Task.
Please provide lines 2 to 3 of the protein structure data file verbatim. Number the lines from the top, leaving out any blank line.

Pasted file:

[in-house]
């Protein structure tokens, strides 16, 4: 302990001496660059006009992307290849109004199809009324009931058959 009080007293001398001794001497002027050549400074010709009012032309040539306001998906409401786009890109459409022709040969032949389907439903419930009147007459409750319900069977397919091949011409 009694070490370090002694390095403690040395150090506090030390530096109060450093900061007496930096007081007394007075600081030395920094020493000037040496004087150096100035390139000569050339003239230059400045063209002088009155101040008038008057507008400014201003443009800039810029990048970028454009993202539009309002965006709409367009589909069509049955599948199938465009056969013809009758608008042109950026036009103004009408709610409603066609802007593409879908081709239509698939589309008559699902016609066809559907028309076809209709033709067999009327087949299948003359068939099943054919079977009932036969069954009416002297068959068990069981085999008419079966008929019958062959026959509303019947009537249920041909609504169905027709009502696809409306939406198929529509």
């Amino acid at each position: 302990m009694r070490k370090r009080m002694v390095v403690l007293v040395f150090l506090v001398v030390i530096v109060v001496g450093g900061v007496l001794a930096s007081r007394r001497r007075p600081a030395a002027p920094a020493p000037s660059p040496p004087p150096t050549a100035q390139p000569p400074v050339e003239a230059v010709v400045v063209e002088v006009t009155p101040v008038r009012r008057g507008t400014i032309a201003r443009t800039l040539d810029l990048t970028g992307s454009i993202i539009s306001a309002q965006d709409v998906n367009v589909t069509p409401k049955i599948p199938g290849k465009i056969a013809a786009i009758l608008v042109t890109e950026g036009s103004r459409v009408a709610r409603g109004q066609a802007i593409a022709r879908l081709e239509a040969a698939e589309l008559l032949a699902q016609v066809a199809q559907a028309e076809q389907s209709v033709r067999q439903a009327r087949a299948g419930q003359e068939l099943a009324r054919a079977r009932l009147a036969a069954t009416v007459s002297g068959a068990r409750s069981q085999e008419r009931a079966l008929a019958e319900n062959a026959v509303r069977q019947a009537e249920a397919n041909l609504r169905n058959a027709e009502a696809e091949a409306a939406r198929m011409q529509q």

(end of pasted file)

């Protein structure tokens, strides 16, 4: 302990001496660059006009992307290849109004199809009324009931058959 009080007293001398001794001497002027050549400074010709009012032309040539306001998906409401786009890109459409022709040969032949389907439903419930009147007459409750319900069977397919091949011409 009694070490370090002694390095403690040395150090506090030390530096109060450093900061007496930096007081007394007075600081030395920094020493000037040496004087150096100035390139000569050339003239230059400045063209002088009155101040008038008057507008400014201003443009800039810029990048970028454009993202539009309002965006709409367009589909069509049955599948199938465009056969013809009758608008042109950026036009103004009408709610409603066609802007593409879908081709239509698939589309008559699902016609066809559907028309076809209709033709067999009327087949299948003359068939099943054919079977009932036969069954009416002297068959068990069981085999008419079966008929019958062959026959509303019947009537249920041909609504169905027709009502696809409306939406198929529509």
């Amino acid at each position: 302990m009694r070490k370090r009080m002694v390095v403690l007293v040395f150090l506090v001398v030390i530096v109060v001496g450093g900061v007496l001794a930096s007081r007394r001497r007075p600081a030395a002027p920094a020493p000037s660059p040496p004087p150096t050549a100035q390139p000569p400074v050339e003239a230059v010709v400045v063209e002088v006009t009155p101040v008038r009012r008057g507008t400014i032309a201003r443009t800039l040539d810029l990048t970028g992307s454009i993202i539009s306001a309002q965006d709409v998906n367009v589909t069509p409401k049955i599948p199938g290849k465009i056969a013809a786009i009758l608008v042109t890109e950026g036009s103004r459409v009408a709610r409603g109004q066609a802007i593409a022709r879908l081709e239509a040969a698939e589309l008559l032949a699902q016609v066809a199809q559907a028309e076809q389907s209709v033709r067999q439903a009327r087949a299948g419930q003359e068939l099943a009324r054919a079977r009932l009147a036969a069954t009416v007459s002297g068959a068990r409750s069981q085999e008419r009931a079966l008929a019958e319900n062959a026959v509303r069977q019947a009537e249920a397919n041909l609504r169905n058959a027709e009502a696809e091949a409306a939406r198929m011409q529509q």